Drag Race royalty Alyssa Edwards: ‘I’m a homosexual man who grew up in a baptist church. Am I doing the right thing?’
You haven’t seen somebody peel a potato until you’ve seen Alyssa Edwards, Drag Race superstar, peel a potato.
The Texan queen is perhaps the last person you’d expect to find on a cooking competition show, though she could probably cook a microwave meal with her frenetic, charismatic energy alone.
And yet, Alyssa is one of several queens competing in Served! With Jade Thirlwall. It’s a tongue in cheek show born from lockdown, which sees the Little Mix star cook-off against a bevy of her favourite Drag Race legends.
Filming her episode from her home in Mesquite, Texas is one of many surprising ways Alyssa has been keeping herself busy during lockdown.
“I never realised I was into landscaping,” she tells PinkNews over the phone. It’s late May, a few days before the brutal murder of George Floyd prompted unprecedented worldwide protests in solidarity with Black Lives Matter. At the time Alyssa, like many others, was focused on getting through the pandemic and working out how to celebrate Pride Month from home.
“I love to be outside, lounging by the pool with a nice margarita on a sunny day. But I’ve found myself planting flowers and redecorating my backyard, keeping myself busy with productive projects around the house.”
As anybody even slightly acquainted with the world of Drag Race will know, Alyssa Edwards is a Dancing Queen. So much so, that was the title of her 2018 Netflix series, in which she introduced the world to her boy alter ego, Justin, and his dance school for children, Beyond Belief.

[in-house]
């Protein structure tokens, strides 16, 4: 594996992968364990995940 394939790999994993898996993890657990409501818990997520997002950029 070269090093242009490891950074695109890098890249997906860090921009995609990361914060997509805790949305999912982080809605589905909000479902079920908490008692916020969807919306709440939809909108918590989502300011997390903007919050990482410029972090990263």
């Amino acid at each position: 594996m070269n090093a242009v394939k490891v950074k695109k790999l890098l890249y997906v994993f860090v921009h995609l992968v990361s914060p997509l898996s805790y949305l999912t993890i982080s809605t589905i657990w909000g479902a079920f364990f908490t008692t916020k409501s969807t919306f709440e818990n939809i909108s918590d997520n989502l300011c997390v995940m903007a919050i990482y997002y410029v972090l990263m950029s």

“It’s been really hard being without dance,” she laments. I’m an energy person, I need human interaction.
“But I’ve stayed connected with my students, and in some bizarre way, I think we kind of needed this. We needed a moment to step back and go, OK. We can’t take for granted what we have. And, you know, we started to challenge ourselves in more ways than just moving.”
Having been “on the go, go, go” since she first appeared on Drag Race in 2013, Alyssa says she has been, in a way, thankful for the rest. It’s a typically thoughtful moment of gratitude for the queen, whose Bible Belt upbringing and pageant background have given her a carefully-mannered way of speaking, always careful to remain positive on things that to others, might not seem particularly deserving.
“My grandmother, when I was a very young child and for as long as I can remember, she always taught me to treat others the way I want to be treated. And to remember to take the good with me,” she explains.
Alyssa Edwards: ‘I don’t want to say they’re small-minded, but that’s a very small-minded way to think.’
At 40 years old, Alyssa comes across as very comfortable in her own skin – but it wasn’t always this way.
“I’m a homosexual man who grew up in a baptist church – which is frowned upon,” she says.
“There were certain times I questioned my faith and, and my idea of am I doing the right thing, but I’ve learned that as long as I’m not hurting anyone and I’m doing positive things for others, then that will be my legacy.”